I teach reading. The gift is one of possibility and transformation; the capacity to imagine what has not yet come to be — for oneself, for others, for the world. And with imagination — with reading — all things are possible.
These words are a daily reminder of why I am passionate about teaching. Each morning, in the quiet and still classroom, moments before it is awakened by the excited frenzy of first period I see this quotation, taped to the inside of my desk. These words evoke my belief that to teach reading is to enable learners to confirm what they know about their worlds. To teach reading is to ignite curious minds, and encourage them to wonder about and create their own imaginative worlds. I teach because teaching provides me with the marvelous gift of traveling with students to and through these possible worlds. I am John DePasquale, and I am privileged to share this journey with you.
I am a public school teacher at Arts & Letters in Brooklyn, New York, where I work with students in fifth through eighth grades as a writing teacher and literacy specialist. At Arts & Letters, thoughtful and creative students explore their worlds at a school committed to promoting democratic ideals through public education. This commitment is reflected in the deliberately developed K-8 curriculum, which engages students through the convergence of academics, social-emotional development, and the arts. Reflecting the racial and economic diversity of Fort Greene, Brooklyn, the curriculum at Arts & Letters is strongly linked to the roles students play as members of a pluralistic society. As a result, we value and foster courageous, curious, and compassionate students.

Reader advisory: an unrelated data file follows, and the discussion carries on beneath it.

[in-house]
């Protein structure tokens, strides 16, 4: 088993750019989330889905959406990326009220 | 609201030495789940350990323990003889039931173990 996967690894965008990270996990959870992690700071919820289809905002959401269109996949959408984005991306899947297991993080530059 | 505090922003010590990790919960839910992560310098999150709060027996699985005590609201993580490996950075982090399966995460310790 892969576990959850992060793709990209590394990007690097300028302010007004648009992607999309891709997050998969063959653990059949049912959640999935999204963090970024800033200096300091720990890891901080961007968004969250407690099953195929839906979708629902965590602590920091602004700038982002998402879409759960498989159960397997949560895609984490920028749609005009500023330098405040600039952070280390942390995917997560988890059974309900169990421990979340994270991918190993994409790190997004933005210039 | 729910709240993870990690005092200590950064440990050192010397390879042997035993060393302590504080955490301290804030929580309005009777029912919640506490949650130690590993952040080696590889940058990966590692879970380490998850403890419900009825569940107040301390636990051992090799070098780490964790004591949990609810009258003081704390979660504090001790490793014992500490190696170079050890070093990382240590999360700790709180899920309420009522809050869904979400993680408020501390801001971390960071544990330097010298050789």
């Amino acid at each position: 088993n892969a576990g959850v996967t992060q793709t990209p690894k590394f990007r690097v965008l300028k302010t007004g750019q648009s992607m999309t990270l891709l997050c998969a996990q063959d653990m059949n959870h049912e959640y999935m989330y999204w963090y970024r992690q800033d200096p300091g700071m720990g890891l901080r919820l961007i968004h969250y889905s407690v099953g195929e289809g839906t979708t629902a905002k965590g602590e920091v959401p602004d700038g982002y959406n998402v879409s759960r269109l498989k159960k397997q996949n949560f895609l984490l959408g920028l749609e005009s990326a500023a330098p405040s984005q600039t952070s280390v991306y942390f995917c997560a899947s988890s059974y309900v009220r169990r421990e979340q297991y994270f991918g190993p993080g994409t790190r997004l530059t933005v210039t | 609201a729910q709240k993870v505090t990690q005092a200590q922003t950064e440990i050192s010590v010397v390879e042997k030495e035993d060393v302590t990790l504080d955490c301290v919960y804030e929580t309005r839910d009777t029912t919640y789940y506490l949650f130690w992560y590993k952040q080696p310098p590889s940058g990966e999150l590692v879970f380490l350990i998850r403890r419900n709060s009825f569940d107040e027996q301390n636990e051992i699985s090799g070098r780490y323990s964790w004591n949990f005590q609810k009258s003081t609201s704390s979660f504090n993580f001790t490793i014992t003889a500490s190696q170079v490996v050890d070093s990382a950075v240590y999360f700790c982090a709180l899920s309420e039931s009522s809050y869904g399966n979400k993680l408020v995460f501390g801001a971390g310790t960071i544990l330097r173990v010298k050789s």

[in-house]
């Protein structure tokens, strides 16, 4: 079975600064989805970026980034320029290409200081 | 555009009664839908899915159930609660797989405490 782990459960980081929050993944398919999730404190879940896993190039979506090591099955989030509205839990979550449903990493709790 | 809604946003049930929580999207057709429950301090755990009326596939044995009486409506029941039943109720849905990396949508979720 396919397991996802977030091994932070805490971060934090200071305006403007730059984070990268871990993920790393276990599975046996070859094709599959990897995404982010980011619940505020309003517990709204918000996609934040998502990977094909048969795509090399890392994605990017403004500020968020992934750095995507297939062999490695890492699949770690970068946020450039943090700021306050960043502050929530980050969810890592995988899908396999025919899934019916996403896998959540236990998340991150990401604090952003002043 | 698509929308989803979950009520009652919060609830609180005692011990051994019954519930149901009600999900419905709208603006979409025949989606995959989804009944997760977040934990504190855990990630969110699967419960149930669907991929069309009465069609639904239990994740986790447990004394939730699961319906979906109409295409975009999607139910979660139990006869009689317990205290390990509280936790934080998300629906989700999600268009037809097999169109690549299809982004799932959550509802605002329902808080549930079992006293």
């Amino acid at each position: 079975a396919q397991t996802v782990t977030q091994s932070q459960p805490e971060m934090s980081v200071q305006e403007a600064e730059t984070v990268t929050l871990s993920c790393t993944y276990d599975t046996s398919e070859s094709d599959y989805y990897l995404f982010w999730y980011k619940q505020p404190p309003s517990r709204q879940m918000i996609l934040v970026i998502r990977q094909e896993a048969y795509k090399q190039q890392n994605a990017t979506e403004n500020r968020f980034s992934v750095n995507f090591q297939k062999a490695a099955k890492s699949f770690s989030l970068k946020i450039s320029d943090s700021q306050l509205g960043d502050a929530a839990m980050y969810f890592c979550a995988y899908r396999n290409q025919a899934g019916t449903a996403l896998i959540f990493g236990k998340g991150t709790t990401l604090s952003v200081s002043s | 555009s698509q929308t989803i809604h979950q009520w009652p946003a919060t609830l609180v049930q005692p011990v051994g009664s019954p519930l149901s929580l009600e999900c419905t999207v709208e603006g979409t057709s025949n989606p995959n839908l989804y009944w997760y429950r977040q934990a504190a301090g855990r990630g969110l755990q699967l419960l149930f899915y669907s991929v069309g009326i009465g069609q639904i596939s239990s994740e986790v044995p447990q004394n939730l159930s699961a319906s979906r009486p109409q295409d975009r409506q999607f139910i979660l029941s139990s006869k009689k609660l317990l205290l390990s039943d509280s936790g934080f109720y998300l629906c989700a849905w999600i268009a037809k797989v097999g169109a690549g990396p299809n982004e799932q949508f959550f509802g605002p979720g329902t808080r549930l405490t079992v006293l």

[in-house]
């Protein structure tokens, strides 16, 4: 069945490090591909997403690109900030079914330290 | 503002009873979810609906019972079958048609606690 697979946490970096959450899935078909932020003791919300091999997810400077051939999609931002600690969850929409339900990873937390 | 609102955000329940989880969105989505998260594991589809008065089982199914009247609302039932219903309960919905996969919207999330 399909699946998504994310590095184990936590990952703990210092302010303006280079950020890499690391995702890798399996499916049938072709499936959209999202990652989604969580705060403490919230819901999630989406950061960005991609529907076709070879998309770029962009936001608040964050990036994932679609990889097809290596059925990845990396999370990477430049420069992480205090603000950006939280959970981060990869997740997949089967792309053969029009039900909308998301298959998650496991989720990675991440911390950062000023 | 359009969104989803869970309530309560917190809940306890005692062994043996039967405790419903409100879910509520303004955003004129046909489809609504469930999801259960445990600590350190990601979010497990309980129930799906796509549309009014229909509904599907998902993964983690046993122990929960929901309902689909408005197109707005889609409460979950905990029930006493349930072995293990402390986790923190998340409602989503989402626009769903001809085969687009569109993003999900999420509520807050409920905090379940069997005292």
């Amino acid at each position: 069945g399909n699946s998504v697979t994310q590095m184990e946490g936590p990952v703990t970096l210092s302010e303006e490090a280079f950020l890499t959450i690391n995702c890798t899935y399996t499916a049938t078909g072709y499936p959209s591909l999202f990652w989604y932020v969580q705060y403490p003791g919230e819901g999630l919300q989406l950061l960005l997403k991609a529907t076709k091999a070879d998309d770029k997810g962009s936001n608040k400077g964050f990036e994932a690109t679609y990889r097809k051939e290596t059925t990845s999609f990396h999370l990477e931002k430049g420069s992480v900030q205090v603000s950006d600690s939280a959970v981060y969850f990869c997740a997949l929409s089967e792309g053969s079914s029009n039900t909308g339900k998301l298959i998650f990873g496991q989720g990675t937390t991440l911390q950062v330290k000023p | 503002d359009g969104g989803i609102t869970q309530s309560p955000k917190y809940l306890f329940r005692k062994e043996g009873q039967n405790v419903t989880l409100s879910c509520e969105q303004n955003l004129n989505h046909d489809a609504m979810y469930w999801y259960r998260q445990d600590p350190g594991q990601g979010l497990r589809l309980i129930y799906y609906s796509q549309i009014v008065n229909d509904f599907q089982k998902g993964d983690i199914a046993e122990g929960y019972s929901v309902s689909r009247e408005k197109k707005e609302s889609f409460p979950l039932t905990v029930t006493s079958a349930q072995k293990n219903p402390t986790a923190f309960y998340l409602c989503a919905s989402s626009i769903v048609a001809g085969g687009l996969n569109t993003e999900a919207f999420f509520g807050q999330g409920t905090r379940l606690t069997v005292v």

I knew from an early age that I wanted to be a teacher, and after a decade of working with middle school students, I cannot think of a more fulfilling profession. I studied English education as an undergraduate at Canisius College in Buffalo, New York, and shortly after began my career as a teacher with the New York City Department of Education. I developed a professional focus on literacy as a graduate student in the Transformative Literacy Program at CUNY City College, part of New York City’s public university system.
My education and classroom experiences continually teach me to value the voices and experiences of the young people with whom I work. Profound learning is possible when students are truly seen and heard in school. As a result of being seen and heard, it is possible for multiple dimensions of the whole child — emotional, mental, spiritual, and physical — to thrive in the classroom. I am a teacher committed to teaching for social justice, and I have found that students are incredible resources for making our world more fair. All students have a fundamental sense of fairness, and when their voices are heard, it is possible for them to be agents of meaningful positive change rooted in equality.
I love living and working in The Big Apple. With a place like New York, it’s no wonder I’m living for the city. Beyond the classroom, I enjoy urban explorations and biking throughout this ever-evolving and growing city. I appreciate, however, the times when I can escape the hurried pace, and check out completely on a beach, out of reach, somewhere very far away.
The journey with students to and through different worlds is one I am excited to share with you on this blog. Through this glimpse into my classroom, it is my hope that for our students we together can open a world of possible.
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